The London smogs - poisonous combines of smoke and fog - reached their zenith during the 1950s, and specifically with the Great Smog of December 1952. Trapped by a layer of air derived from an anticyclone, the smoke from the city's factories and coal fires bonded with the freezing fog to coat London and its population for five days - Friday, December 5th until Tuesday, December 9th.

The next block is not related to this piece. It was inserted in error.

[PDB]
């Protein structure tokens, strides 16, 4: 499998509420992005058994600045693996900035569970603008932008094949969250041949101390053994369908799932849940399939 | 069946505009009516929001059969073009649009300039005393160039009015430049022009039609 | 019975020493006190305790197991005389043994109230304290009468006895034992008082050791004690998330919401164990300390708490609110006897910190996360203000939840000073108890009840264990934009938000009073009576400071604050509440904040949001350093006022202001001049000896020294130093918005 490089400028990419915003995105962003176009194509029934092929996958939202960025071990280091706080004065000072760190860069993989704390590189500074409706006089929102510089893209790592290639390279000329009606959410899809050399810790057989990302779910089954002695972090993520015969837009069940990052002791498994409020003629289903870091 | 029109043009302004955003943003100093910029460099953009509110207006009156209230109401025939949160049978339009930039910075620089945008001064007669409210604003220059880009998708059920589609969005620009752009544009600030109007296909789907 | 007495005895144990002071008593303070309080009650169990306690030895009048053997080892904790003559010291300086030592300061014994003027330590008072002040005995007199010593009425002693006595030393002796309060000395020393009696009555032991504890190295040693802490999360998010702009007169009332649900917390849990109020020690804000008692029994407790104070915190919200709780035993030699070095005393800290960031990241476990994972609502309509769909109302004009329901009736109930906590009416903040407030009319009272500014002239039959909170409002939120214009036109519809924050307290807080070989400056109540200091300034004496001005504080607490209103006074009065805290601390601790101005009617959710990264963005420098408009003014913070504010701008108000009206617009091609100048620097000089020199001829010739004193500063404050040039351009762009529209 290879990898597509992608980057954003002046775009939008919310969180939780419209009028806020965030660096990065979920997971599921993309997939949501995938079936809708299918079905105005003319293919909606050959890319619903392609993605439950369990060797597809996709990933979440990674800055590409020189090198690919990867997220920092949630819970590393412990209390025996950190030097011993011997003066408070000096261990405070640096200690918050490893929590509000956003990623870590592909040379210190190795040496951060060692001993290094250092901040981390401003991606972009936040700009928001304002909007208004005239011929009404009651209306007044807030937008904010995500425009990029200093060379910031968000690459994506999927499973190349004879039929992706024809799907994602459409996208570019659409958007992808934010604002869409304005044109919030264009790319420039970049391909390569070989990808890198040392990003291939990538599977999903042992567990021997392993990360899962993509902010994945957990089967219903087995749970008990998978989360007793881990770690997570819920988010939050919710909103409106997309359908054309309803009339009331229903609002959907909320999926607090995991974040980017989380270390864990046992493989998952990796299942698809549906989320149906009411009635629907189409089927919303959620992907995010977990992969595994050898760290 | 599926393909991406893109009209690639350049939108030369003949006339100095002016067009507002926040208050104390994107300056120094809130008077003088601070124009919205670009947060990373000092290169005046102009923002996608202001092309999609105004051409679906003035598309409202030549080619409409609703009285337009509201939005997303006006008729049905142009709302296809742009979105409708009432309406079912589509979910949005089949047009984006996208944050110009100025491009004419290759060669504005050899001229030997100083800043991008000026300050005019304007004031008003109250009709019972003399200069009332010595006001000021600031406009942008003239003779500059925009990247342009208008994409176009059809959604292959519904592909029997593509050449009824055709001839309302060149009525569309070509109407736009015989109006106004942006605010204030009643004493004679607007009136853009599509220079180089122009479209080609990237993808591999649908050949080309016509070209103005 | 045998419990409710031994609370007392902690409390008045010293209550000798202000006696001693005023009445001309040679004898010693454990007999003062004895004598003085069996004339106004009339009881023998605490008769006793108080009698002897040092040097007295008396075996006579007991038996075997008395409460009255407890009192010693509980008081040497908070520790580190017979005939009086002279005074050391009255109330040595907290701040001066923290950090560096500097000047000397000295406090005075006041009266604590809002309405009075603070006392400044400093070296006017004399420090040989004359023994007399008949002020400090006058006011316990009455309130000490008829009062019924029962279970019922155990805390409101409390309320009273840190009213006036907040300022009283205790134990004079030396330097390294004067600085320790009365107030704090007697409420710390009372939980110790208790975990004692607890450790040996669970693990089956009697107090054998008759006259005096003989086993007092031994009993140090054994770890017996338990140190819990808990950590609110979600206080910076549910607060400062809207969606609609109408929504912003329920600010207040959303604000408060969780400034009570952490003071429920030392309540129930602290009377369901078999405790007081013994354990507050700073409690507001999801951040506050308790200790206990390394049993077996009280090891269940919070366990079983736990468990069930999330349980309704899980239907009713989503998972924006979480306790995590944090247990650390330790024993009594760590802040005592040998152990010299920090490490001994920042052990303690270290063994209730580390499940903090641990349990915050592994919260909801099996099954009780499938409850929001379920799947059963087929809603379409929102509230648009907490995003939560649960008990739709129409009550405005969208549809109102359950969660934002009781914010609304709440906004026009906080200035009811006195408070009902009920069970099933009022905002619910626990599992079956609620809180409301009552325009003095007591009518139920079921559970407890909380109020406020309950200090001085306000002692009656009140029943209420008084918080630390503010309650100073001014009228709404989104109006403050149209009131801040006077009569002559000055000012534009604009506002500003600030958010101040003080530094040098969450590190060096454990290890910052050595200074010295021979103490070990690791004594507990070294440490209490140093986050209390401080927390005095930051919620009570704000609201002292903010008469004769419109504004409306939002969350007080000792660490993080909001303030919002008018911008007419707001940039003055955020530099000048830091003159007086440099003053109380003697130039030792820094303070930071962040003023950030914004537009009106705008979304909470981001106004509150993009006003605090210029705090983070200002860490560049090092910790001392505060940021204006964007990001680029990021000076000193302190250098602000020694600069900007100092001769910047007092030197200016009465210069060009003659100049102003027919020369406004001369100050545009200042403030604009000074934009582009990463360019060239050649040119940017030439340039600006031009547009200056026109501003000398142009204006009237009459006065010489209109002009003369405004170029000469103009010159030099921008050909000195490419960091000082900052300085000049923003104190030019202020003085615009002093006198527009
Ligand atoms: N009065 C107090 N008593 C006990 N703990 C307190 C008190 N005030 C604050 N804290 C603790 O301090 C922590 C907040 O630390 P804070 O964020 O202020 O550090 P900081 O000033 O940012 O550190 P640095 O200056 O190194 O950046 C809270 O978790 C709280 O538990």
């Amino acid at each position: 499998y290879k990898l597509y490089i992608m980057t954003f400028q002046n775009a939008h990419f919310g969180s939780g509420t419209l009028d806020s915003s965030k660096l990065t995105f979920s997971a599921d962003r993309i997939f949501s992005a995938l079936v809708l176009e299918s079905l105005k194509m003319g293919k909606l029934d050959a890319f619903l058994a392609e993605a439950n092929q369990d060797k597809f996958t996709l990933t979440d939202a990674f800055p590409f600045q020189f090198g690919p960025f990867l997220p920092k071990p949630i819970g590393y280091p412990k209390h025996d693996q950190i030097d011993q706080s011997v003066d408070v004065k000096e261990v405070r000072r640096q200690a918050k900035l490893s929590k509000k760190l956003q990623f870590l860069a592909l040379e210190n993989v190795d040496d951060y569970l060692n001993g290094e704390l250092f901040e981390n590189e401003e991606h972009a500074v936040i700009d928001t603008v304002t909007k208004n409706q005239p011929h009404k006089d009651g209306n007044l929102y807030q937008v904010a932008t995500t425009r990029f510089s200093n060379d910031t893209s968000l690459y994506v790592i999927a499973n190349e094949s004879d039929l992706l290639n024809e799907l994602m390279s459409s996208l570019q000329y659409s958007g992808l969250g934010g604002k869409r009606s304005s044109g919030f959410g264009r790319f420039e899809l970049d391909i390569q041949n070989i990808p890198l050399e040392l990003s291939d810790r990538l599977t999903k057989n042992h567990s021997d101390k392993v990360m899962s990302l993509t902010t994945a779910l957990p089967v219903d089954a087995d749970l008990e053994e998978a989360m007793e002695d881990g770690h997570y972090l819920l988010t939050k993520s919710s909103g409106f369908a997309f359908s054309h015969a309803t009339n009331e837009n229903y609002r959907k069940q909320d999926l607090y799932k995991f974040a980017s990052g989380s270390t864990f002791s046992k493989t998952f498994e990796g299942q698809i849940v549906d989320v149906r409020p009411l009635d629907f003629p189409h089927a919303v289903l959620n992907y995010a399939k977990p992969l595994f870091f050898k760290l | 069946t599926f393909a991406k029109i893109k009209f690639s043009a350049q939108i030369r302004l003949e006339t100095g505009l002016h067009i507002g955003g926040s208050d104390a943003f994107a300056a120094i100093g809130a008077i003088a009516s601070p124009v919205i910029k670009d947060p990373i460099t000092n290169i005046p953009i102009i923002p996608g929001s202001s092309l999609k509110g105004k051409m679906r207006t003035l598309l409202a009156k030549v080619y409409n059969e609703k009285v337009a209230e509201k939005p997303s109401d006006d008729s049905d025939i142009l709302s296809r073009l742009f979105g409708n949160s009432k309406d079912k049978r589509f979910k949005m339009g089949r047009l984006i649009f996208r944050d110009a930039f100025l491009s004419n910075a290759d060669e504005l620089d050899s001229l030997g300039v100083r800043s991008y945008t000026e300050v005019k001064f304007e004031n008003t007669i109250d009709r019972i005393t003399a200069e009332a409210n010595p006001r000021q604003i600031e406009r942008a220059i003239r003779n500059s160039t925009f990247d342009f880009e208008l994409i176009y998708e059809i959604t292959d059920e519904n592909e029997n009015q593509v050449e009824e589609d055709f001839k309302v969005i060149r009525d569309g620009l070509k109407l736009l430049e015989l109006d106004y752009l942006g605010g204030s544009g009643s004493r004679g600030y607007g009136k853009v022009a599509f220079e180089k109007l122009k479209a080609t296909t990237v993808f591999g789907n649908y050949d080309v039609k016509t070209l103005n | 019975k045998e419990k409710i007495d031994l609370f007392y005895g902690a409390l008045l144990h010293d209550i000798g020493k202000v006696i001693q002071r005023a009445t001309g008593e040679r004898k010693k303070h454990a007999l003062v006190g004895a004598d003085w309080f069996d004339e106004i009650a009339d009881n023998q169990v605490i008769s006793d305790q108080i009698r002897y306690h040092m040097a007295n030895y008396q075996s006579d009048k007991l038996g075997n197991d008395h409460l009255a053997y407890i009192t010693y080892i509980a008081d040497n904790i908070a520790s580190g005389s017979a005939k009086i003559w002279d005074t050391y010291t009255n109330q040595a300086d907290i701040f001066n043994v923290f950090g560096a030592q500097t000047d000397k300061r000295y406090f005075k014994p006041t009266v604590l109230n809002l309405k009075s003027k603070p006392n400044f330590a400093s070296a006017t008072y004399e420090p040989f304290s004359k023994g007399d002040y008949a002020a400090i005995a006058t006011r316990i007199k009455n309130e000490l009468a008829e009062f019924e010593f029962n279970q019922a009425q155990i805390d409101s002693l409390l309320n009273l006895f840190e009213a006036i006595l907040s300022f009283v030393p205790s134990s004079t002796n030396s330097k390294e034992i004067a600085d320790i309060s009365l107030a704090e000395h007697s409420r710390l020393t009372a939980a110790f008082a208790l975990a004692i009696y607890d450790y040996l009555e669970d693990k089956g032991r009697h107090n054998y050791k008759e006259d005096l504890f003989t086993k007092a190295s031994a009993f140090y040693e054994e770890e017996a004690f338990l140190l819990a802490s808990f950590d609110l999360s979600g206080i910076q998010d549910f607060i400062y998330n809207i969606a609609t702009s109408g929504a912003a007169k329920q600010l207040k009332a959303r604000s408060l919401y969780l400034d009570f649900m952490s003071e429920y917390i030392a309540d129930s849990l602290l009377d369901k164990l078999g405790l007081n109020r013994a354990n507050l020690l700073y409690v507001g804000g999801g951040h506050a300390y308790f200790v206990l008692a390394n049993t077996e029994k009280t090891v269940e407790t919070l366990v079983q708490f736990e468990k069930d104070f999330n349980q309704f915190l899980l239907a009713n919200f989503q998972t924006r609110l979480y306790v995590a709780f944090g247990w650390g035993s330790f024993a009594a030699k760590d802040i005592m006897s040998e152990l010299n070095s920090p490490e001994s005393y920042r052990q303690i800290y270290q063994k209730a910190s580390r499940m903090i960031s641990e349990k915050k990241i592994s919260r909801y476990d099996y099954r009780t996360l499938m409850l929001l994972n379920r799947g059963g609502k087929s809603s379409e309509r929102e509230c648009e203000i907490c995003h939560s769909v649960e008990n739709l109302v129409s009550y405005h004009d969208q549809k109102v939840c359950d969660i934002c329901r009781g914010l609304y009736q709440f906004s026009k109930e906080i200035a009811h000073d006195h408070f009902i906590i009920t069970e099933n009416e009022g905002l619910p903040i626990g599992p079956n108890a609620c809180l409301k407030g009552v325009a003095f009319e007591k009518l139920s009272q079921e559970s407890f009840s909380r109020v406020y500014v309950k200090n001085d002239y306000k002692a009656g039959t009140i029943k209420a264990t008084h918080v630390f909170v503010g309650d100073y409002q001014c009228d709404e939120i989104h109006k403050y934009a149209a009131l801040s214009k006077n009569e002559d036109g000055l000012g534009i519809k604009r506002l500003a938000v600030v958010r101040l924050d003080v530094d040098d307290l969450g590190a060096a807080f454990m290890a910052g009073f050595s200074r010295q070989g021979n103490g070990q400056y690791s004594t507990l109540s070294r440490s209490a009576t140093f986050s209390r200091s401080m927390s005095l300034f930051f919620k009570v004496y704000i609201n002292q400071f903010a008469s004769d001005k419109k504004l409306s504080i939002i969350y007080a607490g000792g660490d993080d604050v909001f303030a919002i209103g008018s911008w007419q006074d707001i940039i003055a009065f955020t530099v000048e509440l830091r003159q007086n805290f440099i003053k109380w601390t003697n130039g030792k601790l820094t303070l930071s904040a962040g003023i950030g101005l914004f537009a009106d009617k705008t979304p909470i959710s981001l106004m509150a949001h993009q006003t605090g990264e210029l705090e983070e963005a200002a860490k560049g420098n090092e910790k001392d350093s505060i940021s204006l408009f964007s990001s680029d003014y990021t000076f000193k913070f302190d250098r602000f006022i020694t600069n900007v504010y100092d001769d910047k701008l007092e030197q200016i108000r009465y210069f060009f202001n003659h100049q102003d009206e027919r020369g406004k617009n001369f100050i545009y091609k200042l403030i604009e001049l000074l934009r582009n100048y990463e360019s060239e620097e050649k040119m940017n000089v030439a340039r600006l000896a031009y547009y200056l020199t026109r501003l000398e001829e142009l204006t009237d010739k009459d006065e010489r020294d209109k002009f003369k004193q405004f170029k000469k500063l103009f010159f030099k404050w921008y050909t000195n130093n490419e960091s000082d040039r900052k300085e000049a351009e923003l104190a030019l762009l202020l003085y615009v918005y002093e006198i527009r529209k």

Over the five days, 1,000 tonnes of smoke particles entered London's air environment. Not only was all public transport halted, bar the Underground, but so was London's ambulance service. When the weather changed, the smog disappeared - but more than 4,000 people had died as a direct result, in what remains the worst air-pollution event of the United Kingdom's history.
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